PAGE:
RMS Administration Best Practices

Updated: June 1, 2008

Applies To: Windows Server 2003, Windows Server 2003 R2, Windows Server 2003 with SP1, Windows Server 2003 with SP2

Consider the following best practices for administering RMS.

  • Minimize the number of services on all RMS servers.

    As with any defense-in-depth strategy for securing servers, all unnecessary services should be disabled on all of the individual RMS servers in each RMS cluster. In an RMS environment, RMS and required components should be the only services running on the RMS cluster servers.

  • Perform Frequent Backups of the Configuration Databases

    The configuration databases store information that is vital to the functioning of RMS. In addition, the root cluster configuration database stores the key pairs for the entire installation. If you perform regular backups, you can quickly get RMS functioning again if a database server fails. In addition to making regular backups, you should also regularly test the validity of these backups by performing dry run restores (in a separate test environment). For more information, see “Backing Up and Restoring the RMS System” in the "Planning: RMS " section of this documentation collection.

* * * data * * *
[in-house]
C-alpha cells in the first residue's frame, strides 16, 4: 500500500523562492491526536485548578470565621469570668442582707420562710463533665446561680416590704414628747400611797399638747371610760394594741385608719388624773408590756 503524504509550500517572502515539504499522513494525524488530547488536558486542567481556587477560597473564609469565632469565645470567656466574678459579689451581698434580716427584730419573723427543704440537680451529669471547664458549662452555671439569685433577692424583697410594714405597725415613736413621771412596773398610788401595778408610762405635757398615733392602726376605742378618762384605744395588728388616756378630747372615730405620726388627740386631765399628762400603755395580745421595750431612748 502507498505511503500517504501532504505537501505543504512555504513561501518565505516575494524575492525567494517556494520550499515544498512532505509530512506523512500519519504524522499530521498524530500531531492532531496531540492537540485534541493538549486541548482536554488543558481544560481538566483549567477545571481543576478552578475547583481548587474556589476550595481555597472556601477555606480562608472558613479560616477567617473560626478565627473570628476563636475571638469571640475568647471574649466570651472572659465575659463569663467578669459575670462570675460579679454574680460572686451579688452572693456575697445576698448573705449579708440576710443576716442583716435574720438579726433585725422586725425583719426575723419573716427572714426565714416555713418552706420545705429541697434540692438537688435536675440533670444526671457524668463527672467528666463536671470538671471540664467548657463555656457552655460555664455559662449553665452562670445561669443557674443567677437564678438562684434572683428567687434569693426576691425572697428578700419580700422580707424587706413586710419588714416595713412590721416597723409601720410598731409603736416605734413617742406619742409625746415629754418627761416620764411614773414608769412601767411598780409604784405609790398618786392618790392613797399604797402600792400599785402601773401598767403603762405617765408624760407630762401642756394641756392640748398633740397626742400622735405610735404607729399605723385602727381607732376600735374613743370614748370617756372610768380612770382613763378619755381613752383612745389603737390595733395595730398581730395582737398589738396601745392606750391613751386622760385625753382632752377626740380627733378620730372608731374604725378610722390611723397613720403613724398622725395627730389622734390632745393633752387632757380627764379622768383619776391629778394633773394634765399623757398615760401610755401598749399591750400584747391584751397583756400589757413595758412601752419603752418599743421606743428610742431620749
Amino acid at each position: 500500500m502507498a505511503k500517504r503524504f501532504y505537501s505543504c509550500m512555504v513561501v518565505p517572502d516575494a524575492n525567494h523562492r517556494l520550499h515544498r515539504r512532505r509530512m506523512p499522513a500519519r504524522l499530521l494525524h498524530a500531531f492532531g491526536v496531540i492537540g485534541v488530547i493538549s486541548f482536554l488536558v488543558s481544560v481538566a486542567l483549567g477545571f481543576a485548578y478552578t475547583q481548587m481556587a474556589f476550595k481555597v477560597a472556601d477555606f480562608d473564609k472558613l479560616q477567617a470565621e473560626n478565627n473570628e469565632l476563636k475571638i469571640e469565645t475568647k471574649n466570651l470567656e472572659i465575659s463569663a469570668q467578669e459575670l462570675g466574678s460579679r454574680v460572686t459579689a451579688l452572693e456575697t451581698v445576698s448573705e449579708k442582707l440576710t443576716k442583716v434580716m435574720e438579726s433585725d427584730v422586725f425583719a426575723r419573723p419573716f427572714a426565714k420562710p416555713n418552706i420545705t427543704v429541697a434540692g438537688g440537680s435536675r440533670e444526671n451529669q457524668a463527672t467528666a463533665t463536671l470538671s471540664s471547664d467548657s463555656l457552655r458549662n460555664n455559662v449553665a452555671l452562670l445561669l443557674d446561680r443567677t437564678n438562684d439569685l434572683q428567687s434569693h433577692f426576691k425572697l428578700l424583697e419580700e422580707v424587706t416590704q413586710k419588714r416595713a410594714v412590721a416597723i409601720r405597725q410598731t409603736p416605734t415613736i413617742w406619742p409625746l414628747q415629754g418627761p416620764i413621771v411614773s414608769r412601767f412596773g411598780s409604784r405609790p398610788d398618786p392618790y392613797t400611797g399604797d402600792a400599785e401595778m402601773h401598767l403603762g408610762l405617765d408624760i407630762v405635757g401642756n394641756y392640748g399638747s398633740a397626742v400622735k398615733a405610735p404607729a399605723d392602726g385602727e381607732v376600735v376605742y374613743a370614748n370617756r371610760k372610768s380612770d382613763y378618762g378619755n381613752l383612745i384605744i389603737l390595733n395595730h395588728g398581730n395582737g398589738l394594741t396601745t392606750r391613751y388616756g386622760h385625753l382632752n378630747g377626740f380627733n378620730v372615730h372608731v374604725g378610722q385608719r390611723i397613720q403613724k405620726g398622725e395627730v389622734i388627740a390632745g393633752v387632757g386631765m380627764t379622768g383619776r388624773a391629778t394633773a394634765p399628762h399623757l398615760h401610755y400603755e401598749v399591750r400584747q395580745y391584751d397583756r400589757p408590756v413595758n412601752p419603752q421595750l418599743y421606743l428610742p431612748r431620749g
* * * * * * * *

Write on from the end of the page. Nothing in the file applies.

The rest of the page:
• Regularly Trim the Logging Database

    Depending on the degree of logging that is enabled in RMS, the logging database can grow over time. It is recommended to run SQL Server scripts to archive selected information from the logging database into a secondary database once the log entries reach a certain age. For more information, see “Maintaining the Logging Database” in the "Planning: RMS" section of this documentation collection.

  • Use Microsoft Operations Manager (MOM) to Monitor RMS Server

    Use MOM and RMS MOM Pack to trap critical events or detect performance degradation and send notifications of said events.

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